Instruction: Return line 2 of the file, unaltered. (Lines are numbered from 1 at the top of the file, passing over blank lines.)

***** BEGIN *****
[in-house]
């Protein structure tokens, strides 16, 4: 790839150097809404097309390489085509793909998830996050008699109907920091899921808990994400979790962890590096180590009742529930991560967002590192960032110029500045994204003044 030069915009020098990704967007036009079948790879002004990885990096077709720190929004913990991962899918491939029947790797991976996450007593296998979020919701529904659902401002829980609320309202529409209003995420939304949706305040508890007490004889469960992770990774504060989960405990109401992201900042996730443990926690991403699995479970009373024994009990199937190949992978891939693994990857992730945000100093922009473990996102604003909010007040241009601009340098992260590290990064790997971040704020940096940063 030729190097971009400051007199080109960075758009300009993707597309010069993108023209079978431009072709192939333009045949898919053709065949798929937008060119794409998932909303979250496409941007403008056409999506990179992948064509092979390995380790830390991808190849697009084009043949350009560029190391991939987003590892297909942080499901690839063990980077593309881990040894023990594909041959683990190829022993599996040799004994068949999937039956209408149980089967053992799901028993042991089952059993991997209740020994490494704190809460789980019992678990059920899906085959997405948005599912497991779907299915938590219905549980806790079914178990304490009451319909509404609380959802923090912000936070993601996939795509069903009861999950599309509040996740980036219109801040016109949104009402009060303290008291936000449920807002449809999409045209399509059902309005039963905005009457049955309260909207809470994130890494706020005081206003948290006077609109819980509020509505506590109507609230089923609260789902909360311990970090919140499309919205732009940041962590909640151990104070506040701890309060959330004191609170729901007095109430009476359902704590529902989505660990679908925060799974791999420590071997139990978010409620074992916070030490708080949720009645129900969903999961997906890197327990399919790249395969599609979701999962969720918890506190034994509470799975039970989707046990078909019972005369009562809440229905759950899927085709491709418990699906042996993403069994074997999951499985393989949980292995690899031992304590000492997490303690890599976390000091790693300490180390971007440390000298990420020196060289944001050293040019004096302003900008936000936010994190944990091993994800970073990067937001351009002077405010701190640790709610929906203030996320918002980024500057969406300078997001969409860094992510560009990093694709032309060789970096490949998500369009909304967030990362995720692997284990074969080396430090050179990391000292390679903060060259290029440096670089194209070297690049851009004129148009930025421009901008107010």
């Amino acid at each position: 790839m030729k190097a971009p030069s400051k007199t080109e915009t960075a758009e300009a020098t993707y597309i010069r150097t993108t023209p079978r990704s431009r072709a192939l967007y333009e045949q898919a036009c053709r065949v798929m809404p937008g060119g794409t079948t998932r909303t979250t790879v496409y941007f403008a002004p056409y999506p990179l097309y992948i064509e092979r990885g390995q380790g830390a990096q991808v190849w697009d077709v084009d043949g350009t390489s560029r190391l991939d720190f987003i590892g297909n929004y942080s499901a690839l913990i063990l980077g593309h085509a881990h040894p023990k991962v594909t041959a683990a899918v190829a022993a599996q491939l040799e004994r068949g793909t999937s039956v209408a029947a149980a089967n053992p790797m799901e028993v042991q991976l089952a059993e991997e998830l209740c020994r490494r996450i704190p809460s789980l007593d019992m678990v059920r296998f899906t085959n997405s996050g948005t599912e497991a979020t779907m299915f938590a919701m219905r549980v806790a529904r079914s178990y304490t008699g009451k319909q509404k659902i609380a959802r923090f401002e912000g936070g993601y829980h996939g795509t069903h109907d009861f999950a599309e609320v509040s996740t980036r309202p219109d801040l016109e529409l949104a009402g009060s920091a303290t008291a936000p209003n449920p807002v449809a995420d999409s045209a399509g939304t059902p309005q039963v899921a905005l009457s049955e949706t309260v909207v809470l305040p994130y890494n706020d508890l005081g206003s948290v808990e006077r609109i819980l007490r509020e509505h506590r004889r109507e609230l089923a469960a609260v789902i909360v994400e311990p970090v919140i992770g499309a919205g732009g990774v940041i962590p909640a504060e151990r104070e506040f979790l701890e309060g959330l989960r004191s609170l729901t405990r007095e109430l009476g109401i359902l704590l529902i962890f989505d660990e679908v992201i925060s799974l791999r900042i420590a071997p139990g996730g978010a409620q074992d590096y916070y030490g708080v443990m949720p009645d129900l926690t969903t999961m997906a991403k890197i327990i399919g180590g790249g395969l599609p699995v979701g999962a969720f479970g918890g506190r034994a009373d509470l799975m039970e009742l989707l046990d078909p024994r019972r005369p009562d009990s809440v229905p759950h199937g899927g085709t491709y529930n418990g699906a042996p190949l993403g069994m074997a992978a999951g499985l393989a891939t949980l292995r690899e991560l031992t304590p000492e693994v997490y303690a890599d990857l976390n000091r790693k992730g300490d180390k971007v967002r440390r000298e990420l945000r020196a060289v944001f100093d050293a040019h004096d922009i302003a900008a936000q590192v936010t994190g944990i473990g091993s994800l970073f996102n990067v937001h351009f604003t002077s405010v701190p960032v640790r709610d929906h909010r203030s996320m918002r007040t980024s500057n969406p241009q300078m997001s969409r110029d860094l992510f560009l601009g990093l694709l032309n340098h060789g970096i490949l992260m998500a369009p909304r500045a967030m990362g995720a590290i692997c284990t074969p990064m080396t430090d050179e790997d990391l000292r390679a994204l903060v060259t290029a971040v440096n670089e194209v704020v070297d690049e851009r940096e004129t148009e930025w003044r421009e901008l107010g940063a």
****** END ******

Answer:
């Protein structure tokens, strides 16, 4: 790839150097809404097309390489085509793909998830996050008699109907920091899921808990994400979790962890590096180590009742529930991560967002590192960032110029500045994204003044 030069915009020098990704967007036009079948790879002004990885990096077709720190929004913990991962899918491939029947790797991976996450007593296998979020919701529904659902401002829980609320309202529409209003995420939304949706305040508890007490004889469960992770990774504060989960405990109401992201900042996730443990926690991403699995479970009373024994009990199937190949992978891939693994990857992730945000100093922009473990996102604003909010007040241009601009340098992260590290990064790997971040704020940096940063 030729190097971009400051007199080109960075758009300009993707597309010069993108023209079978431009072709192939333009045949898919053709065949798929937008060119794409998932909303979250496409941007403008056409999506990179992948064509092979390995380790830390991808190849697009084009043949350009560029190391991939987003590892297909942080499901690839063990980077593309881990040894023990594909041959683990190829022993599996040799004994068949999937039956209408149980089967053992799901028993042991089952059993991997209740020994490494704190809460789980019992678990059920899906085959997405948005599912497991779907299915938590219905549980806790079914178990304490009451319909509404609380959802923090912000936070993601996939795509069903009861999950599309509040996740980036219109801040016109949104009402009060303290008291936000449920807002449809999409045209399509059902309005039963905005009457049955309260909207809470994130890494706020005081206003948290006077609109819980509020509505506590109507609230089923609260789902909360311990970090919140499309919205732009940041962590909640151990104070506040701890309060959330004191609170729901007095109430009476359902704590529902989505660990679908925060799974791999420590071997139990978010409620074992916070030490708080949720009645129900969903999961997906890197327990399919790249395969599609979701999962969720918890506190034994509470799975039970989707046990078909019972005369009562809440229905759950899927085709491709418990699906042996993403069994074997999951499985393989949980292995690899031992304590000492997490303690890599976390000091790693300490180390971007440390000298990420020196060289944001050293040019004096302003900008936000936010994190944990091993994800970073990067937001351009002077405010701190640790709610929906203030996320918002980024500057969406300078997001969409860094992510560009990093694709032309060789970096490949998500369009909304967030990362995720692997284990074969080396430090050179990391000292390679903060060259290029440096670089194209070297690049851009004129148009930025421009901008107010």